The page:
The arithmetical concept of roots is often encountered in discussions about tuning.
To divide an interval a into b equal parts, that is, to calculate the size of the interval that, when repeated b times, would add up to a, calculate the bth root of a. The equivalent expression is to take a to the (1/b)th power.
Why roots and powers? Because intervals are proportions, which you must multiply in order to "add".
Take a simple example: what's half of an octave? Well, an octave means "twice the frequency" or "2 times whatever you have" or "2 to 1" or simply "2". (The 2 itself has no units, because they cancel out: to calculate that octave between A-220 and A-440, we divide 440 Hertz by 220 Hertz and get... plain ol' 2.) If an octave means "twice", then what's half of "twice"?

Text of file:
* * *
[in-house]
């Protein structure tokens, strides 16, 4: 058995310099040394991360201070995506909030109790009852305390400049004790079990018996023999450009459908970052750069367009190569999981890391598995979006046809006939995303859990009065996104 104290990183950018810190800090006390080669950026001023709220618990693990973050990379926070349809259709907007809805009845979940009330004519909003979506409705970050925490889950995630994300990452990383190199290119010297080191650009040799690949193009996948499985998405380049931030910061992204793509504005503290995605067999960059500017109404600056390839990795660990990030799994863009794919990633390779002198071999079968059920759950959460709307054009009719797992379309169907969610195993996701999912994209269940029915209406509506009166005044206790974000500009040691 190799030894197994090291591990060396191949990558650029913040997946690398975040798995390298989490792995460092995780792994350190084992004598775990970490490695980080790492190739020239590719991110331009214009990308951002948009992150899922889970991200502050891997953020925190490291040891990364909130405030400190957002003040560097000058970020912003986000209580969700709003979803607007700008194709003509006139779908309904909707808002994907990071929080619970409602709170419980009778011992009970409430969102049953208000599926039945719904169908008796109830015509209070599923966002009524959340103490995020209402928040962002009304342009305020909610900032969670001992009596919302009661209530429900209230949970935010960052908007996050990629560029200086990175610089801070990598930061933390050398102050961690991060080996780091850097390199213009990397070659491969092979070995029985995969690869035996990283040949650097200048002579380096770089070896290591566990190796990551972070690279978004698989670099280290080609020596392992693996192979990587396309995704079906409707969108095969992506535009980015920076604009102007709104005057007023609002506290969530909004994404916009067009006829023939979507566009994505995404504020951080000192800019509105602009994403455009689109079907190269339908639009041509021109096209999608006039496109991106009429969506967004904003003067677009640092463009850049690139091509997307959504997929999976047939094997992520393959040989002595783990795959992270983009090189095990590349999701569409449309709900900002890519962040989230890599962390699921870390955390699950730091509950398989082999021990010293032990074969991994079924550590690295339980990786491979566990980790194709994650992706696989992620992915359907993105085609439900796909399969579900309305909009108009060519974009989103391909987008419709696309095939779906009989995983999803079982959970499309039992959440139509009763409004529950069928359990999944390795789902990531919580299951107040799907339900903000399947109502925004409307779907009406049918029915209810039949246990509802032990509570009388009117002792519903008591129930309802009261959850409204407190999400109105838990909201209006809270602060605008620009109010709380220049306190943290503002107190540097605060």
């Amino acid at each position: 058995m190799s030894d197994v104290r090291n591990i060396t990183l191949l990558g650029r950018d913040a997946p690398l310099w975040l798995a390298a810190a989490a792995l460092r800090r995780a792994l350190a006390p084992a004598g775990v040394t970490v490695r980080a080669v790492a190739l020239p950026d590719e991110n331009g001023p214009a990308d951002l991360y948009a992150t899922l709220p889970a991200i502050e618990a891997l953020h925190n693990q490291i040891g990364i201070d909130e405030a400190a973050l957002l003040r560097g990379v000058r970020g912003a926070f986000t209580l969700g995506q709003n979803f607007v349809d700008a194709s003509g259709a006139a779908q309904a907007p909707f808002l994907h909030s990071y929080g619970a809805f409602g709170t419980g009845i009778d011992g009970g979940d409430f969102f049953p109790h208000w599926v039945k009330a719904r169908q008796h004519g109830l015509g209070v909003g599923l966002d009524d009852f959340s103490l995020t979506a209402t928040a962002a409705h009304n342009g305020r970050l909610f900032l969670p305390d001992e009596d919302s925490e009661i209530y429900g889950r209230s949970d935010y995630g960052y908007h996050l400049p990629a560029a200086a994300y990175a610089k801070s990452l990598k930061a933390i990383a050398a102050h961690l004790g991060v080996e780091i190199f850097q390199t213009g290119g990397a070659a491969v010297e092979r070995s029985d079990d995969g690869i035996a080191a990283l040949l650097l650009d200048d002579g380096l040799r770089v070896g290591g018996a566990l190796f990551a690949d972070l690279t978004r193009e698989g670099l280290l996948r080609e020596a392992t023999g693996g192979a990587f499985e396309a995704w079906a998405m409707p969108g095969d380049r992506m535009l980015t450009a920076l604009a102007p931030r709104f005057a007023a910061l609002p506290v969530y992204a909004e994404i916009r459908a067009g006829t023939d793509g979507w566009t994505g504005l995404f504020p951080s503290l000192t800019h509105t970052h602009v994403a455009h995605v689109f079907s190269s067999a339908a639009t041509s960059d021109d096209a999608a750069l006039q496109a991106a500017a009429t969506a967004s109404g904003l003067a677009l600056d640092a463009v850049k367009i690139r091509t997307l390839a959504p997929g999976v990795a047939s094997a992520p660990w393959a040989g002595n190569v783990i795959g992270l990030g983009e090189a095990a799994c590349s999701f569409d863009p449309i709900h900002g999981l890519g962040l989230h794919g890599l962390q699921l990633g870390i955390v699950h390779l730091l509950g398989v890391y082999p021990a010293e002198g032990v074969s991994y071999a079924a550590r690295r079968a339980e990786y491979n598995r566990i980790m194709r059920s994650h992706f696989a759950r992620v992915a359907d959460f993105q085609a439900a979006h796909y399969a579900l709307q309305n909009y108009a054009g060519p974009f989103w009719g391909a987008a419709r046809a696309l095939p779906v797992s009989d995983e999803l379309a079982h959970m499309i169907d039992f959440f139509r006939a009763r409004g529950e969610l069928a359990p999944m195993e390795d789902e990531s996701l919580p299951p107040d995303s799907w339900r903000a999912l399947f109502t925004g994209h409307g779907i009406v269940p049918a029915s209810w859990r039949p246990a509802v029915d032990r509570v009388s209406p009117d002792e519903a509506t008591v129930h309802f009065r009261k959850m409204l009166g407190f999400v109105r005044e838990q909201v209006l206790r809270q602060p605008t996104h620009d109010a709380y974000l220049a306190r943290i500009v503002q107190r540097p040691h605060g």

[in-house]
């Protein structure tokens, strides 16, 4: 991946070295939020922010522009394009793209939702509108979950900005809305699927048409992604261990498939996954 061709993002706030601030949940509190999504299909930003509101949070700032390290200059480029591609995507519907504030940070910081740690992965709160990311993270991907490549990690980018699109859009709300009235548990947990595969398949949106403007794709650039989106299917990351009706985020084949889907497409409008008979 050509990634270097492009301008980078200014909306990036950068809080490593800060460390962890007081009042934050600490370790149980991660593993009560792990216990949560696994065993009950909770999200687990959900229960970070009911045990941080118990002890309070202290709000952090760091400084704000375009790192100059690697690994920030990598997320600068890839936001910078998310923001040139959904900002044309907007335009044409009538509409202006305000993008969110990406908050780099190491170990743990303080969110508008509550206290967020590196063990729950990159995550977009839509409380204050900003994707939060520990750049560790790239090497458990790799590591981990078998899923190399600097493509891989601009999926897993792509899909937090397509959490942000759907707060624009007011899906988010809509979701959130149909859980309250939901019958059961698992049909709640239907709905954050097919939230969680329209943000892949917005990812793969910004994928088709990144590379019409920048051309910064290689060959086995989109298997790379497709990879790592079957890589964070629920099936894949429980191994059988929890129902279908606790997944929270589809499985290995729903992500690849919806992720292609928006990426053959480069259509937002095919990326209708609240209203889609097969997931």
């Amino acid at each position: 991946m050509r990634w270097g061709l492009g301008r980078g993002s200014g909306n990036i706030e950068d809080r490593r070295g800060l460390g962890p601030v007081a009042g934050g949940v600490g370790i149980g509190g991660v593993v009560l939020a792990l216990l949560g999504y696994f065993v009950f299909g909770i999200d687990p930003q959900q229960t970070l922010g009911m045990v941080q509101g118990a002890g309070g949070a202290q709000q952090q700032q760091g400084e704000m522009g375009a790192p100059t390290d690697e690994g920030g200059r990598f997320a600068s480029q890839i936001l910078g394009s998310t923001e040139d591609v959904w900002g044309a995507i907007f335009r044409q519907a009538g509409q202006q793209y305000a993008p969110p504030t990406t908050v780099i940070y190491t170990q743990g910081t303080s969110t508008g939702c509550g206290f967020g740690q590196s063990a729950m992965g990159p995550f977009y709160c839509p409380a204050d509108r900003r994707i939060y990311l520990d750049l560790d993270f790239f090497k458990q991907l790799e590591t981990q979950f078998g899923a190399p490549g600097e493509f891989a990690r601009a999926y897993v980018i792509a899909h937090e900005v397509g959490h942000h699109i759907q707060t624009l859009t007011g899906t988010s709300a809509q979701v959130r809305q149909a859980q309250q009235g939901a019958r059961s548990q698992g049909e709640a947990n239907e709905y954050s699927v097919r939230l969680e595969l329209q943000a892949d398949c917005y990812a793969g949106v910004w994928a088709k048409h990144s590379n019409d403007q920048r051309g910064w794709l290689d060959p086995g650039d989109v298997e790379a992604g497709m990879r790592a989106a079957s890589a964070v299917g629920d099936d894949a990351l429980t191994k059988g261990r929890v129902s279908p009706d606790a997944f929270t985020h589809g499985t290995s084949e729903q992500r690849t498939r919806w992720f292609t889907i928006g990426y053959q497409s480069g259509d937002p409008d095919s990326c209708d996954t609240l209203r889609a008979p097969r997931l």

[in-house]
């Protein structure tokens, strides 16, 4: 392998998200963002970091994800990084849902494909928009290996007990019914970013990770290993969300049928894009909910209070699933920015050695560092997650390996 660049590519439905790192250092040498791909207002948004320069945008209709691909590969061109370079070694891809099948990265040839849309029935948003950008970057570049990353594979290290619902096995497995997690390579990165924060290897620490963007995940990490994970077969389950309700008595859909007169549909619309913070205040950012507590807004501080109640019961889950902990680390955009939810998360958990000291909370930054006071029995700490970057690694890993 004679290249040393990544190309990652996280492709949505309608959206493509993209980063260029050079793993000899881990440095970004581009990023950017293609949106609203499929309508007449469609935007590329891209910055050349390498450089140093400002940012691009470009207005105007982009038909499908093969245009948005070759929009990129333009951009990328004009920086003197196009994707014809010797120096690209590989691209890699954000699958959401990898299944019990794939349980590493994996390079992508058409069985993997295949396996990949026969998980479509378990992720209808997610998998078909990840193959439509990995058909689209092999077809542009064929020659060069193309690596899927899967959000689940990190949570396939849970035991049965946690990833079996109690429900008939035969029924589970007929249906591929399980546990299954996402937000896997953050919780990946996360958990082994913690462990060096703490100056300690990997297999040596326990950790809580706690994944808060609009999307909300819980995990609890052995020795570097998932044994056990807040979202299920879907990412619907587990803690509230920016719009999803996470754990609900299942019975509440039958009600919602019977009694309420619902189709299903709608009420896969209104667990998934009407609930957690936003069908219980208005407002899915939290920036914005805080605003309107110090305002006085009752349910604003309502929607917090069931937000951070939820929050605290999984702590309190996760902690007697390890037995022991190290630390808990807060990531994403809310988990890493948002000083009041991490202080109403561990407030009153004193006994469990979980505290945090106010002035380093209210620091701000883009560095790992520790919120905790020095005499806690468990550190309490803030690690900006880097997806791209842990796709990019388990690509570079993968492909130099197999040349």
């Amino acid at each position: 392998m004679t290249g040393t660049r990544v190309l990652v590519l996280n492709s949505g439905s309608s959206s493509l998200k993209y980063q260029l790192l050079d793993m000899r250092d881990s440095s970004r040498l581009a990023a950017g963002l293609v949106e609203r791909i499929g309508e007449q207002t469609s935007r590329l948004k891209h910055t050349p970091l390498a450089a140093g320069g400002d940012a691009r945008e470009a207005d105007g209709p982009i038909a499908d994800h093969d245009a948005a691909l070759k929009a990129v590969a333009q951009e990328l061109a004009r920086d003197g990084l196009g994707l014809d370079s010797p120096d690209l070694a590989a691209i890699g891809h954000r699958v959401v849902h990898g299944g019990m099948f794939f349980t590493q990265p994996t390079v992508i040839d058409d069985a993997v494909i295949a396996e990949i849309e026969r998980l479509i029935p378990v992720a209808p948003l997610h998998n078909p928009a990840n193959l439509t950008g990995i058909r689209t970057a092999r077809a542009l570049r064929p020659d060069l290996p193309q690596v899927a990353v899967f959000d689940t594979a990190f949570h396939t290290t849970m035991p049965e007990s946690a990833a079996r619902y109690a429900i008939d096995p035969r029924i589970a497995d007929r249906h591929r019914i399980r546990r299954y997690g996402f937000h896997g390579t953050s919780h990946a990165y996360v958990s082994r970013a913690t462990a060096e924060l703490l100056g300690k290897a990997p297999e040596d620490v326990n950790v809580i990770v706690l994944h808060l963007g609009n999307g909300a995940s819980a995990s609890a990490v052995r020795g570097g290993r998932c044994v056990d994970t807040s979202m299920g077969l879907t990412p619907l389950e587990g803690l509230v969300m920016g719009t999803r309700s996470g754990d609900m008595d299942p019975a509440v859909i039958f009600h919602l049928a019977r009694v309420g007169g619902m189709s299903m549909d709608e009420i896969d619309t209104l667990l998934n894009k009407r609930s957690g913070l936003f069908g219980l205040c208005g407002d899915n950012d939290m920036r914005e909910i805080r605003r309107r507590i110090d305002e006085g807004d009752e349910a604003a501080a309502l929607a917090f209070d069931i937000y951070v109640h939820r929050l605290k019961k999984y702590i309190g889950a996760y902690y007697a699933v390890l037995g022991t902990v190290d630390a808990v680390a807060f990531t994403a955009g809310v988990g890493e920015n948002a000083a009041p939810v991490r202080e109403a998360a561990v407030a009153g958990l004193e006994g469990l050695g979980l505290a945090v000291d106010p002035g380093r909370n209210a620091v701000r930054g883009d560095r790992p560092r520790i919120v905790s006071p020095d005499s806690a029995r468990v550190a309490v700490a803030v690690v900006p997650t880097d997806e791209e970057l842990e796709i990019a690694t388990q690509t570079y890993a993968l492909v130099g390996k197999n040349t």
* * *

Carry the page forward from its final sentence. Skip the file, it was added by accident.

It isn't once...because two onces is just another once!
It's the square root of 2! Try it: The √2 *multiplied* twice is √2*√2 = 2. (Note that √2 *added* twice would be 2√2.)